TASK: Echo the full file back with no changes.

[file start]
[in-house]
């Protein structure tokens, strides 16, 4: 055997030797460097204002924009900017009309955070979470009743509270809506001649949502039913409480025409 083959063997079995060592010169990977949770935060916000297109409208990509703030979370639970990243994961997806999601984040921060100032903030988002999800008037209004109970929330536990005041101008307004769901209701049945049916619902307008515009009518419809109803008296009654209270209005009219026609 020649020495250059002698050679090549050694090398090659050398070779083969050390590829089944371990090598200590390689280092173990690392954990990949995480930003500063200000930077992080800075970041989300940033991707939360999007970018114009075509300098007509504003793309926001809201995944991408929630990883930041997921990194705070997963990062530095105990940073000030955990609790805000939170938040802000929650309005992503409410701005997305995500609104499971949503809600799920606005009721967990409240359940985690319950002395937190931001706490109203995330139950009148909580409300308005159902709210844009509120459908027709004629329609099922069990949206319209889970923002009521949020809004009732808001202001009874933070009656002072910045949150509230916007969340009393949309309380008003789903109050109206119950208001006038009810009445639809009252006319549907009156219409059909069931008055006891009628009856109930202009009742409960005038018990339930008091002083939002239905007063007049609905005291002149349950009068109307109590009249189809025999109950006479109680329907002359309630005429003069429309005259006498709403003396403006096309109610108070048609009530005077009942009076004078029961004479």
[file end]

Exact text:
[in-house]
């Protein structure tokens, strides 16, 4: 055997030797460097204002924009900017009309955070979470009743509270809506001649949502039913409480025409 083959063997079995060592010169990977949770935060916000297109409208990509703030979370639970990243994961997806999601984040921060100032903030988002999800008037209004109970929330536990005041101008307004769901209701049945049916619902307008515009009518419809109803008296009654209270209005009219026609 020649020495250059002698050679090549050694090398090659050398070779083969050390590829089944371990090598200590390689280092173990690392954990990949995480930003500063200000930077992080800075970041989300940033991707939360999007970018114009075509300098007509504003793309926001809201995944991408929630990883930041997921990194705070997963990062530095105990940073000030955990609790805000939170938040802000929650309005992503409410701005997305995500609104499971949503809600799920606005009721967990409240359940985690319950002395937190931001706490109203995330139950009148909580409300308005159902709210844009509120459908027709004629329609099922069990949206319209889970923002009521949020809004009732808001202001009874933070009656002072910045949150509230916007969340009393949309309380008003789903109050109206119950208001006038009810009445639809009252006319549907009156219409059909069931008055006891009628009856109930202009009742409960005038018990339930008091002083939002239905007063007049609905005291002149349950009068109307109590009249189809025999109950006479109680329907002359309630005429003069429309005259006498709403003396403006096309109610108070048609009530005077009942009076004078029961004479």